True or False: If a mutation occurs in a normal body, somatic, cell of an organism,
that mutation will be passed on to that organism’s offspring.
This question asks us about mutations that occur in somatic cells of an organism. You might recall that a mutation refers to a change in the DNA sequence. Mutations can occur in a single nucleotide of a DNA sequence or can occur over a
larger area and affect chromosomes. Mutations can be separated into two categories based on the type of cells they affect
and how they occur.
Some mutations can occur due to exposure to harmful environmental substances or
conditions throughout an organism’s lifetime. These are called induced, or acquired, mutations. Some examples include UV radiation from the Sun, certain chemicals, or
carcinogens. This is why smoking causes higher instances of lung cancer. The chemicals in cigarette smoke are carcinogens because they cause mutations to the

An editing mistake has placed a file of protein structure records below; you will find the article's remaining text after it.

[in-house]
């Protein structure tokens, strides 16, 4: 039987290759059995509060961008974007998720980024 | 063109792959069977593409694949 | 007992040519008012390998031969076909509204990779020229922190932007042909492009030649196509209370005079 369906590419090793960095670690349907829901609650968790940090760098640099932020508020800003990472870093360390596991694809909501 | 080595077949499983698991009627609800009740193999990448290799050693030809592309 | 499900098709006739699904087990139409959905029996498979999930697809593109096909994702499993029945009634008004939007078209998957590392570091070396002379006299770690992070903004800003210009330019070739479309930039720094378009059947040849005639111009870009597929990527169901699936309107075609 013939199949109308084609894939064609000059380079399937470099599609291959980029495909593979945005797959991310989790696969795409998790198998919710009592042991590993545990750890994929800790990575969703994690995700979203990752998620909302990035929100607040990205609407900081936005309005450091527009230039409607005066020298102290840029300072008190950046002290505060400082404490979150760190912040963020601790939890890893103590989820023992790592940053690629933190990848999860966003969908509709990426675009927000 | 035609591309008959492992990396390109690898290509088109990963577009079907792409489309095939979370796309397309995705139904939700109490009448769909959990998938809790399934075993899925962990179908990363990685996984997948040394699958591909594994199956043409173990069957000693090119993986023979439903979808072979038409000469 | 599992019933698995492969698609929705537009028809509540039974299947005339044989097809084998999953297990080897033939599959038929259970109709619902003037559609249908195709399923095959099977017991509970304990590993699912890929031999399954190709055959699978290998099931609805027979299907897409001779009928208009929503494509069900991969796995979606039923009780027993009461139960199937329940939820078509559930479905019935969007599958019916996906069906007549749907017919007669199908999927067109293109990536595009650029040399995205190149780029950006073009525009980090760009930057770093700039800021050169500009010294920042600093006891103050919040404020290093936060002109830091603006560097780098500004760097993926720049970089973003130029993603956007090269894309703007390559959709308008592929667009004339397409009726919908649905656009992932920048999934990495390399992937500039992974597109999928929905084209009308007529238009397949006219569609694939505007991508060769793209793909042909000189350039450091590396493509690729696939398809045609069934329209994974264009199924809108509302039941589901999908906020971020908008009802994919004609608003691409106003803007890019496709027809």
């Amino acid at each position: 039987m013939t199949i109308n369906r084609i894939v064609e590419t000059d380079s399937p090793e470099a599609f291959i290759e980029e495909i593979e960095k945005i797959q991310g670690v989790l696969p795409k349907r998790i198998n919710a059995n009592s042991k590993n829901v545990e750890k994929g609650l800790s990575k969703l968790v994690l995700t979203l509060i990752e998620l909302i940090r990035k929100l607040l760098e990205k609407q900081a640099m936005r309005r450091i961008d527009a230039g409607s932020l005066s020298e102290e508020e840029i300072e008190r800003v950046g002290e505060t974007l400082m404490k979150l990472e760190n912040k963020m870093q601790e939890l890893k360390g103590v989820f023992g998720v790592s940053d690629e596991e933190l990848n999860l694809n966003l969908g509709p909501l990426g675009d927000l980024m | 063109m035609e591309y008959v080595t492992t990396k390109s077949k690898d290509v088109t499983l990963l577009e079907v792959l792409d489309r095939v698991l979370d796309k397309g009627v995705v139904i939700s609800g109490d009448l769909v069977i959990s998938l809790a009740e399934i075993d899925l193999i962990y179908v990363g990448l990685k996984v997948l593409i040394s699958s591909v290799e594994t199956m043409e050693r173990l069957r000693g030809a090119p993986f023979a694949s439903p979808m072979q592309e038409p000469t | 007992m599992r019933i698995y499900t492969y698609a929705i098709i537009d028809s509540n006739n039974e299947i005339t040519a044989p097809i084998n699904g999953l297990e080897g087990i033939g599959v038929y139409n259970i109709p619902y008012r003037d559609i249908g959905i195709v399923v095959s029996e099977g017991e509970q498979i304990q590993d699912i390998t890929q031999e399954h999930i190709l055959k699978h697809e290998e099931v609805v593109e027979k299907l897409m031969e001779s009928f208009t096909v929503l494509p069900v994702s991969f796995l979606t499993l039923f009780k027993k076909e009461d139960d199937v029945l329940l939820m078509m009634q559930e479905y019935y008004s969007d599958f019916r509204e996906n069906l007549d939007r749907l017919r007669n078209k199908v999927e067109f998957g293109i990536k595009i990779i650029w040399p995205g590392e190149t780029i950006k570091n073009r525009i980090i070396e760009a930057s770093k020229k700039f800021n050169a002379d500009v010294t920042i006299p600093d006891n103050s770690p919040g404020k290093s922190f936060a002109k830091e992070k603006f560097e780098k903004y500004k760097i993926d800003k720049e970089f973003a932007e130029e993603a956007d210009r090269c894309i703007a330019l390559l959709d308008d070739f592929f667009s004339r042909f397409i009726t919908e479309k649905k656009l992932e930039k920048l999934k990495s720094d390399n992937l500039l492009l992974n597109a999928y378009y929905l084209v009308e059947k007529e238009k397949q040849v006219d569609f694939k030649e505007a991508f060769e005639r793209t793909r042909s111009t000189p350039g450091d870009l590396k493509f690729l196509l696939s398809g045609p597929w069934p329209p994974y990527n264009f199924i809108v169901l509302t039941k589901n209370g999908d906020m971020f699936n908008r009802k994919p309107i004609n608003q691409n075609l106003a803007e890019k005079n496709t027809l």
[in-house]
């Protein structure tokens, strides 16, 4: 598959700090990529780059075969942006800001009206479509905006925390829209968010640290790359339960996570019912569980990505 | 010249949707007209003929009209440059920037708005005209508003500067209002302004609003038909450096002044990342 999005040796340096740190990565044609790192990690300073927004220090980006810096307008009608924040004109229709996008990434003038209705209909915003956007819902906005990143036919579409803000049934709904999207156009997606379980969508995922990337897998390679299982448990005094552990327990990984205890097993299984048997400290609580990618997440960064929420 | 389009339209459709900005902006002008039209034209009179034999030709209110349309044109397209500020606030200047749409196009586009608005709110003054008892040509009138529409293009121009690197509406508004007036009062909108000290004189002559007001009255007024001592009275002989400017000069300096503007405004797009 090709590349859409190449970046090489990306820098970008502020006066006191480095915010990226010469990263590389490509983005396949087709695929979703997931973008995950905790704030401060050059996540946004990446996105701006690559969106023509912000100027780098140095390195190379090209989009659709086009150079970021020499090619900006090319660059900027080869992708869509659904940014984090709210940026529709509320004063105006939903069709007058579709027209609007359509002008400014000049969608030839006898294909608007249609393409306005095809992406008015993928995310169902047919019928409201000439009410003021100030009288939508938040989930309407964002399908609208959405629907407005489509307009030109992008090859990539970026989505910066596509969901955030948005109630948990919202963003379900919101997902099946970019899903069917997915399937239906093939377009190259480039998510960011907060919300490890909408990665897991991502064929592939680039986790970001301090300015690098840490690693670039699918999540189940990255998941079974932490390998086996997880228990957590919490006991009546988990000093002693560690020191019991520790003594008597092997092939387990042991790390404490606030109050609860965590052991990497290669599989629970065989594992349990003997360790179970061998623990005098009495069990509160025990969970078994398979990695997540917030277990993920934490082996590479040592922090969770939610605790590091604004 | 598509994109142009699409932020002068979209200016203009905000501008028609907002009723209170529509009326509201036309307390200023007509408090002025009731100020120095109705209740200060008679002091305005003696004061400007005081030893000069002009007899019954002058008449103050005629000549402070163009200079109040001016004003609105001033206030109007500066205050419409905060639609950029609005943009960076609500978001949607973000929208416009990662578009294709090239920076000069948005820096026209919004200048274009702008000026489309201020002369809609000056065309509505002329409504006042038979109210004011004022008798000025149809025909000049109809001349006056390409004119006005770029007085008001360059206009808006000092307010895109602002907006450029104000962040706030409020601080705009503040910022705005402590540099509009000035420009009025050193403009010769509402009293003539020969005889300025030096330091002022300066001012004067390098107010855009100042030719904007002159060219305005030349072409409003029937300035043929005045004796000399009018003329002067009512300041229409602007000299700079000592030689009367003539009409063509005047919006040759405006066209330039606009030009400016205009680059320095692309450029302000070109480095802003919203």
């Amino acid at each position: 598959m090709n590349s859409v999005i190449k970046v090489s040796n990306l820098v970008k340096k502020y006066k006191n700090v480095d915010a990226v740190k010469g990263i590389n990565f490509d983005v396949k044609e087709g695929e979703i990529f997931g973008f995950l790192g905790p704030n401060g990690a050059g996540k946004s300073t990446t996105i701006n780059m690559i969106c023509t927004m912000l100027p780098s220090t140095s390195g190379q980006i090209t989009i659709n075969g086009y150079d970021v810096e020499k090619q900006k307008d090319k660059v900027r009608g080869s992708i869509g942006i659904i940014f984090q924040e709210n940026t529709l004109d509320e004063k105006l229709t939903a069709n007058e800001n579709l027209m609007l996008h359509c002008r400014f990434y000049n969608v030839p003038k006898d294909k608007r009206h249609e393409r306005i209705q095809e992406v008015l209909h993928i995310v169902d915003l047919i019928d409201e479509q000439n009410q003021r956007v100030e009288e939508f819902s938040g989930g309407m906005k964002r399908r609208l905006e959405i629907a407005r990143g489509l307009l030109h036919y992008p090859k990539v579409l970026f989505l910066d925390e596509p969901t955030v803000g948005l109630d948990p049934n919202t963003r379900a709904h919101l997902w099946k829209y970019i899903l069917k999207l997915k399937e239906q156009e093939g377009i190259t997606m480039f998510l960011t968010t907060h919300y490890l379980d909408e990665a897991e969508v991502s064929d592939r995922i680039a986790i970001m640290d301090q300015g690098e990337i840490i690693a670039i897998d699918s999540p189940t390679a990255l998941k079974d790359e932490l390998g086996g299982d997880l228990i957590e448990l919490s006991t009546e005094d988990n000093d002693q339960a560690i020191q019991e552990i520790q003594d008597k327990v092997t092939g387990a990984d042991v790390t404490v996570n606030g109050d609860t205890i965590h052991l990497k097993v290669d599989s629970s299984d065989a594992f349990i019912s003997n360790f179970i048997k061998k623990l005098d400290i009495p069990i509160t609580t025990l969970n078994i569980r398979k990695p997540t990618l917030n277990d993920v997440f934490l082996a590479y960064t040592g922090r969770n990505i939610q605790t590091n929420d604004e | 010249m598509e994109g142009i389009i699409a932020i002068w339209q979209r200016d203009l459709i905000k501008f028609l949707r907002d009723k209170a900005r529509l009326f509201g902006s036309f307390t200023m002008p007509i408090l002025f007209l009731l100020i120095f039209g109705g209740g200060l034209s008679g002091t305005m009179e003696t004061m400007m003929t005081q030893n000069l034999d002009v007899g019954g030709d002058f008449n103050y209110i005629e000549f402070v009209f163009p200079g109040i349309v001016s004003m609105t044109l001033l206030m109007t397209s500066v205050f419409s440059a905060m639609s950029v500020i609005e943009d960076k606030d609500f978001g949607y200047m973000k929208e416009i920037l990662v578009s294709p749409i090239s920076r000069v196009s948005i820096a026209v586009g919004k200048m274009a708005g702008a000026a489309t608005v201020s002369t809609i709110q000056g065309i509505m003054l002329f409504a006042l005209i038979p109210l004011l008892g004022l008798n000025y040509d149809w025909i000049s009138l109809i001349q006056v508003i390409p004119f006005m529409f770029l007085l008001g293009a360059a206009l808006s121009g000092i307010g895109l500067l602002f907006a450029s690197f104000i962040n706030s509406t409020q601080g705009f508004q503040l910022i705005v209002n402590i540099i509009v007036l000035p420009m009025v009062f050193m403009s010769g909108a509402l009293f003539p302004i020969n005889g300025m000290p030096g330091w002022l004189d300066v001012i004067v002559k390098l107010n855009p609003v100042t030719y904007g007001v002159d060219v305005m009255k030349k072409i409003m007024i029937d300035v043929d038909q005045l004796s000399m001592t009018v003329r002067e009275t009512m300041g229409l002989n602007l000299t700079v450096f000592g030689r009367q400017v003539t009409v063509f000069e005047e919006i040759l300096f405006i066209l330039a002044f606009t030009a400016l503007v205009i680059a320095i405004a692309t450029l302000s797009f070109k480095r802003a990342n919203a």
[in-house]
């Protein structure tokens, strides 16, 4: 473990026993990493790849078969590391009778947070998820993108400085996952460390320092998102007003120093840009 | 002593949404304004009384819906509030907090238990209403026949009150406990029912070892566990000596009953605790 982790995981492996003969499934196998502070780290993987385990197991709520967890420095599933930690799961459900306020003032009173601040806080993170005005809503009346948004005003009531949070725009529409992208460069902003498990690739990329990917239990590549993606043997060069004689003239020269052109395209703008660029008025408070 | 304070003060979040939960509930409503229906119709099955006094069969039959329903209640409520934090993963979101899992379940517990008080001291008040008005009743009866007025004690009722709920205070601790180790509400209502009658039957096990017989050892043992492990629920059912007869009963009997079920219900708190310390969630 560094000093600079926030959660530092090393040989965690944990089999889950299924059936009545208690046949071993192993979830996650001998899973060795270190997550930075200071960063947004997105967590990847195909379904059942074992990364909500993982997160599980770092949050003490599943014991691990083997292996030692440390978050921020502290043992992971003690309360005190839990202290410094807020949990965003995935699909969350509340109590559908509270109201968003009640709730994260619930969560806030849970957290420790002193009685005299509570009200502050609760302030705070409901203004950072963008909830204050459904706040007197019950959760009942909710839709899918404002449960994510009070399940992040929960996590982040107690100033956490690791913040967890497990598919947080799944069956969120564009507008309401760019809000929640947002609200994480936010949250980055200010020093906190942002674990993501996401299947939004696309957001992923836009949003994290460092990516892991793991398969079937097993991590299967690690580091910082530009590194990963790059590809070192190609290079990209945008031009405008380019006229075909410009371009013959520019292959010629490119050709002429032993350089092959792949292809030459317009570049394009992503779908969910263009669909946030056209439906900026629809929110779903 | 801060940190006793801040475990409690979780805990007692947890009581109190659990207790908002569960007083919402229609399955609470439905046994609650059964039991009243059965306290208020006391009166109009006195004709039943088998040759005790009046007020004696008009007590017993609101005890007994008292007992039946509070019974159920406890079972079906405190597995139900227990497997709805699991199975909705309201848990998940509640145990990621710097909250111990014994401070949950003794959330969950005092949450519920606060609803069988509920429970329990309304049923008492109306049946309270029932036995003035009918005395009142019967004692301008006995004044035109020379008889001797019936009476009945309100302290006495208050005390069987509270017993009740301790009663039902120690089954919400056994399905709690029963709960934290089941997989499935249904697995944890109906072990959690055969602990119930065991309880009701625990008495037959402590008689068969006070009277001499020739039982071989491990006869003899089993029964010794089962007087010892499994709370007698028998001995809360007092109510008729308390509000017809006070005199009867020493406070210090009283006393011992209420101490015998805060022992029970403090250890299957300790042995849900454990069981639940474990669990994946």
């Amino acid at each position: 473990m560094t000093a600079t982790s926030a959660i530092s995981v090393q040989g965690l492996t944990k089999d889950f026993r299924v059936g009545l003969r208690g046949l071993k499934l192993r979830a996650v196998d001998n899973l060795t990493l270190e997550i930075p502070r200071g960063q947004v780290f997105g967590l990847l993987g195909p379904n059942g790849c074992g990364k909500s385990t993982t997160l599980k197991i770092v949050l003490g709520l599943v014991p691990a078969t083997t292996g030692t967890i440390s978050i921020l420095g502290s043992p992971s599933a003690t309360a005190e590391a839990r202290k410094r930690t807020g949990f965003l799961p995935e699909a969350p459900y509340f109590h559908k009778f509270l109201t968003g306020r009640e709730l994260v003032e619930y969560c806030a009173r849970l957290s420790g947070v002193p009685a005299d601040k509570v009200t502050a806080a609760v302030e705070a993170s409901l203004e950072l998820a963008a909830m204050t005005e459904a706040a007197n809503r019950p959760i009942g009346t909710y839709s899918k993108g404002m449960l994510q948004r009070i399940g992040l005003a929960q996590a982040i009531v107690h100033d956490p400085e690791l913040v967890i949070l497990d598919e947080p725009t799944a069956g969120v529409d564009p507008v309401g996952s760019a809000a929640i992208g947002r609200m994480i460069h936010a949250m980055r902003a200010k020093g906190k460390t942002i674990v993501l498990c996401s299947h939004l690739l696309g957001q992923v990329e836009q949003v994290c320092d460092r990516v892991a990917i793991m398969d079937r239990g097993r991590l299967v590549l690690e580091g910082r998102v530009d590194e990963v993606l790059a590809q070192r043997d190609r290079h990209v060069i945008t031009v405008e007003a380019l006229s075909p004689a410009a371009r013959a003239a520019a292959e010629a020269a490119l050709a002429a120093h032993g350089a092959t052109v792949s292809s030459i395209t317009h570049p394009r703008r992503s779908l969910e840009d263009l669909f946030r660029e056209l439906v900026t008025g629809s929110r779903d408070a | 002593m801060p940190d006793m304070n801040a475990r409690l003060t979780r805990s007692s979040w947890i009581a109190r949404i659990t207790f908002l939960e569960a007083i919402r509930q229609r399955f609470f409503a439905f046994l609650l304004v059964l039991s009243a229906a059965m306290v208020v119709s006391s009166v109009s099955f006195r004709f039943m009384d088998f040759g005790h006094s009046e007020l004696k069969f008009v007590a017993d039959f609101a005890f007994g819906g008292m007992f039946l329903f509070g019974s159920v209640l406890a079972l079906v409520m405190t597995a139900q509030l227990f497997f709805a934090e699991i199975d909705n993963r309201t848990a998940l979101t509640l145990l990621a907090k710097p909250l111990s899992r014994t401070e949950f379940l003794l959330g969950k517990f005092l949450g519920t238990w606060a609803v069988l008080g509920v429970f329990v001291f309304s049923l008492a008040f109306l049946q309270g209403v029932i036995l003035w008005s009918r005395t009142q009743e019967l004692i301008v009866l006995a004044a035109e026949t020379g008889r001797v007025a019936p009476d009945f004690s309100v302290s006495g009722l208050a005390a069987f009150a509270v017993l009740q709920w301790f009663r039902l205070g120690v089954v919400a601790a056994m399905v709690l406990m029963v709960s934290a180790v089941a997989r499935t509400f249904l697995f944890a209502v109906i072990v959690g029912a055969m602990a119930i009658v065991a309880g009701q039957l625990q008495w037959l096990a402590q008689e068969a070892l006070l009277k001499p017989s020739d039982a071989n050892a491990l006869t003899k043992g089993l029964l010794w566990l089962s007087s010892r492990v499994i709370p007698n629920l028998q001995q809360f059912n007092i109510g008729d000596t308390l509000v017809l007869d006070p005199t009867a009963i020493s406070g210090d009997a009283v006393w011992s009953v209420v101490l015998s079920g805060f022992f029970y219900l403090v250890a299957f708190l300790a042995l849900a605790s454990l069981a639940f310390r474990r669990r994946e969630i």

cells that are exposed. Induced mutations will only affect cells that come into contact with the harmful
environmental substance. These cells are usually somatic, or body, cells.
In contrast, spontaneous mutations occur due to errors in meiosis. You’ll recall that meiosis is a special type of cell division that produces gametes,
or our sex cells. As a result, spontaneous mutations occur mostly in gametes.
Because spontaneous mutations occur mostly in gametes, the resulting embryo will
inherit the mutation and this mutation will be passed on to the cells of the
organism as it develops. On the other hand, induced mutations will only exist in the body cells that were
exposed to the environmental substance or condition that caused the mutation. So these will not be passed on to the offspring.
Therefore, the statement “if a mutation occurs in a normal body, somatic, cell of an
organism, that mutation will be passed on to the organism’s offspring” is false.